Publication

Why are some people's names easier to learn than others? The effects of face similarity on memory for face-name associations

Pantelis, P. C., Van Vugt, M. K., Sekuler, R., Wilson, H. R. & Kahana, M. J., 1-Sep-2008, In : Memory & Cognition. 36, 6, p. 1182-1195 14 p.

Research output: Contribution to journalArticleAcademicpeer-review

APA

Pantelis, P. C., Van Vugt, M. K., Sekuler, R., Wilson, H. R., & Kahana, M. J. (2008). Why are some people's names easier to learn than others? The effects of face similarity on memory for face-name associations. Memory & Cognition, 36(6), 1182-1195. https://doi.org/10.3758/MC.36.6.1182

Author

Pantelis, Peter C. ; Van Vugt, Marieke K. ; Sekuler, Robert ; Wilson, Hugh R. ; Kahana, Michael J. / Why are some people's names easier to learn than others? The effects of face similarity on memory for face-name associations. In: Memory & Cognition. 2008 ; Vol. 36, No. 6. pp. 1182-1195.

Harvard

Pantelis, PC, Van Vugt, MK, Sekuler, R, Wilson, HR & Kahana, MJ 2008, 'Why are some people's names easier to learn than others? The effects of face similarity on memory for face-name associations' Memory & Cognition, vol. 36, no. 6, pp. 1182-1195. https://doi.org/10.3758/MC.36.6.1182

Standard

Why are some people's names easier to learn than others? The effects of face similarity on memory for face-name associations. / Pantelis, Peter C.; Van Vugt, Marieke K.; Sekuler, Robert; Wilson, Hugh R.; Kahana, Michael J.

In: Memory & Cognition, Vol. 36, No. 6, 01.09.2008, p. 1182-1195.

Research output: Contribution to journalArticleAcademicpeer-review

Vancouver

Pantelis PC, Van Vugt MK, Sekuler R, Wilson HR, Kahana MJ. Why are some people's names easier to learn than others? The effects of face similarity on memory for face-name associations. Memory & Cognition. 2008 Sep 1;36(6):1182-1195. https://doi.org/10.3758/MC.36.6.1182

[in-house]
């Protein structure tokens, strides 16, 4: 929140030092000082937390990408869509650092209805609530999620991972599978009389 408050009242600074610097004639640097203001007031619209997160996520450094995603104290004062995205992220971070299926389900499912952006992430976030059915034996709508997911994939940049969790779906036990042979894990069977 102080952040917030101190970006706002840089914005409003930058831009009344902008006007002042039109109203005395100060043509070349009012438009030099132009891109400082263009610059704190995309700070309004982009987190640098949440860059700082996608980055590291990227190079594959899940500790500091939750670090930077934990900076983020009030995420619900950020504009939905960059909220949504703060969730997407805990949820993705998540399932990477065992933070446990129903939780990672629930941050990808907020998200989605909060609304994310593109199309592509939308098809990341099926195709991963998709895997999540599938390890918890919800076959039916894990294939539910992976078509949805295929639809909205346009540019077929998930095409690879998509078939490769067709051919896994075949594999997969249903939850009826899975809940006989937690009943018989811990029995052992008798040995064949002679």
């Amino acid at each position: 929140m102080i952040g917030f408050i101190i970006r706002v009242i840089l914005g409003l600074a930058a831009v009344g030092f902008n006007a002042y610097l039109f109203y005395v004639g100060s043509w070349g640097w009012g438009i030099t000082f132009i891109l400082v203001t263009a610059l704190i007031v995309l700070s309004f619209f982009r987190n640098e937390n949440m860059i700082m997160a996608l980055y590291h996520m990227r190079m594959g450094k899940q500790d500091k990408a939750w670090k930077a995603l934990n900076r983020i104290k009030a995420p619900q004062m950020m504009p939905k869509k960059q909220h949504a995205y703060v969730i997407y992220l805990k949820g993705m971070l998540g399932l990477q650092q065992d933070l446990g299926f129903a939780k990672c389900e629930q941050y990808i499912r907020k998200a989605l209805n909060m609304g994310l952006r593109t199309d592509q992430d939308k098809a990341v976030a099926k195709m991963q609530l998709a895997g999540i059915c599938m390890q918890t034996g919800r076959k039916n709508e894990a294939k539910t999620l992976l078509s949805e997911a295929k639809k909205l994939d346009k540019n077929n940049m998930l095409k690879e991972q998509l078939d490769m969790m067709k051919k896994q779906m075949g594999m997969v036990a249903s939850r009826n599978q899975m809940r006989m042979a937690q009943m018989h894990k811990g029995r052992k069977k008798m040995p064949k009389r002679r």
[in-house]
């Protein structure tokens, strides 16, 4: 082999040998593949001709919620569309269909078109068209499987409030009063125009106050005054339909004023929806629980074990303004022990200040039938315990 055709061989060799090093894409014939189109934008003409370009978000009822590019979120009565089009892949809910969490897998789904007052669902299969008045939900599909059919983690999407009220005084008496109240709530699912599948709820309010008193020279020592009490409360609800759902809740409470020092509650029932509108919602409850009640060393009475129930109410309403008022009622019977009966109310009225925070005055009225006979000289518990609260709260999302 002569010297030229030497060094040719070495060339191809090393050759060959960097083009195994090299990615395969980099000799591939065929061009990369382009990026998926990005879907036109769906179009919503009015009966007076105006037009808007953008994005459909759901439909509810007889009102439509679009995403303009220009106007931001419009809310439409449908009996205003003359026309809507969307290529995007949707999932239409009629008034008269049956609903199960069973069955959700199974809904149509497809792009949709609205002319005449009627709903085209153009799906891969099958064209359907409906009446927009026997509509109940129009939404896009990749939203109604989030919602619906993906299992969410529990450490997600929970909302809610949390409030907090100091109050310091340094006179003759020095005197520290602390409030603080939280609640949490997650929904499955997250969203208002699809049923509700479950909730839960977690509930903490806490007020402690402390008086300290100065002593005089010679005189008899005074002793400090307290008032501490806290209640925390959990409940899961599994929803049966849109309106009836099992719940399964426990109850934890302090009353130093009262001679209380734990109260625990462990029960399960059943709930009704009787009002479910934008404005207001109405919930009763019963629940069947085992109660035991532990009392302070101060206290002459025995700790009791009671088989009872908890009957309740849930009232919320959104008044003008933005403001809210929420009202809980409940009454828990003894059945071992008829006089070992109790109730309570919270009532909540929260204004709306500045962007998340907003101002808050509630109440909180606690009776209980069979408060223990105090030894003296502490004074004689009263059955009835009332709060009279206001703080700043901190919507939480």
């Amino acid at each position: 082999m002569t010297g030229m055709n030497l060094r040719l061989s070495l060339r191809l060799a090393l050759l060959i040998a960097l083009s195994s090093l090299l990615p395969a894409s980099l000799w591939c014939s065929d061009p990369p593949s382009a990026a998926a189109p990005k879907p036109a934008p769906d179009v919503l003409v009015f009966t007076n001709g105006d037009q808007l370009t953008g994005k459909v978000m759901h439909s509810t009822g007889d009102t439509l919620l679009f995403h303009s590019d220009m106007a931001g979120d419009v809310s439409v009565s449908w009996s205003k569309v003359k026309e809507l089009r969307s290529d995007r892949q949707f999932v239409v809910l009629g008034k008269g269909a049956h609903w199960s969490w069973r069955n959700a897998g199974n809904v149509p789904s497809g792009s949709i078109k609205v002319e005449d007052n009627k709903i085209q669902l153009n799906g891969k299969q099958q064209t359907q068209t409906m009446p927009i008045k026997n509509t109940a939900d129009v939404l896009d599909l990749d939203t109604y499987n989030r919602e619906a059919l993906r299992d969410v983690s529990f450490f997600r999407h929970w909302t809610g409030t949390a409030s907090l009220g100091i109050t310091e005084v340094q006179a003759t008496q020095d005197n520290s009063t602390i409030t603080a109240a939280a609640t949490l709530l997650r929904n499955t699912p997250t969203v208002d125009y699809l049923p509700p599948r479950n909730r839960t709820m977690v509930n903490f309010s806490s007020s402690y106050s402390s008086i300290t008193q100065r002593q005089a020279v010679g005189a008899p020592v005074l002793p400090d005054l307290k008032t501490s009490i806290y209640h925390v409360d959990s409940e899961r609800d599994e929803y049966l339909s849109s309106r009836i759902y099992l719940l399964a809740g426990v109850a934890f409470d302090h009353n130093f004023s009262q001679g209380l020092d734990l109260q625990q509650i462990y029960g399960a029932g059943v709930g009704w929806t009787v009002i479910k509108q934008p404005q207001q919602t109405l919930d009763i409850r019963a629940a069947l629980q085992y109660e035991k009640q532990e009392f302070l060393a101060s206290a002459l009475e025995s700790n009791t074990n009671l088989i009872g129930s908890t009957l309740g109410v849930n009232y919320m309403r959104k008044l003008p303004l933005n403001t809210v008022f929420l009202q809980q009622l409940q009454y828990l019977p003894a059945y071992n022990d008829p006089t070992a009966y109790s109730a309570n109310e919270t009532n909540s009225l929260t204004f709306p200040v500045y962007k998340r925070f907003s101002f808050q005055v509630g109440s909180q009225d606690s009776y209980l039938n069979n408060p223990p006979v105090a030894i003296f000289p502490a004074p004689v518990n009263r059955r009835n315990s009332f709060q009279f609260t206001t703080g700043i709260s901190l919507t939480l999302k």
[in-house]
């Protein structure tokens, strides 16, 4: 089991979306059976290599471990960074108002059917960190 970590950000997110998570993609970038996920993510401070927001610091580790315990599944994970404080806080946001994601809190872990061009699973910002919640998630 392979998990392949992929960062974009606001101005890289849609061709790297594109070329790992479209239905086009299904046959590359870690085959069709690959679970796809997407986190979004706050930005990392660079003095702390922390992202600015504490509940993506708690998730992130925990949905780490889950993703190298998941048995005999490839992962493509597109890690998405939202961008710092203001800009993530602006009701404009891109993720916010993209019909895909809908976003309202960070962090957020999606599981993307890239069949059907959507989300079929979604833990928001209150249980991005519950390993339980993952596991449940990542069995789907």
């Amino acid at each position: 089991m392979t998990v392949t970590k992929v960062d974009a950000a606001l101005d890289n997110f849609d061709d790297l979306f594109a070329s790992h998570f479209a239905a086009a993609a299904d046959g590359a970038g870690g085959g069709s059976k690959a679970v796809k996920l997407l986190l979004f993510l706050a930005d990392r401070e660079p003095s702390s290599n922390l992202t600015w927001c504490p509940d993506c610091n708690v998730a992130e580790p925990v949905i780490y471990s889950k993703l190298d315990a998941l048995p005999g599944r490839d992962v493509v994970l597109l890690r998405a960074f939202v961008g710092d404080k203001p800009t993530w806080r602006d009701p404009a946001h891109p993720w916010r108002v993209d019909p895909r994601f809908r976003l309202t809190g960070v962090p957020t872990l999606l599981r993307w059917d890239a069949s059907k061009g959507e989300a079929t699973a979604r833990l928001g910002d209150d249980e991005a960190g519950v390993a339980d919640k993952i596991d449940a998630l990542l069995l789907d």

BibTeX

@article{aa2addb884cc423387f953ef939bf68a,
title = "Why are some people's names easier to learn than others? The effects of face similarity on memory for face-name associations",
abstract = "Using synthetic faces that varied along four perceptual dimensions (Wilson, Loffler, & Wilkinson, 2002), we examined the effects of face similarity on memory for face-name associations. The nature of these stimuli allowed us to go beyond the categorical similarity manipulations used in previous verbal associative memory studies to trace out the parametric relation between similarity and various performance measures. In Experiment 1, we found that recall performance diminished as a function of how many studied faces were in the vicinity of the cue face in similarity space. Also, incorrect recalls were more likely to come from nearby positions in face space. Experiments 2 and 3, respectively, demonstrated analogous effects with a set of more distinguishable, photorealistic faces, and in an associative recognition task. These results highlight the similarity between associative recall and associative recognition, and between face-name association and other domains of associative memory. Copyright 2008 Psychonomic Society, Inc.",
keywords = "article, associative memory, confusion, controlled study, decision making, female, human, human experiment, learning, male, normal human, perception, recall, recognition, stimulation",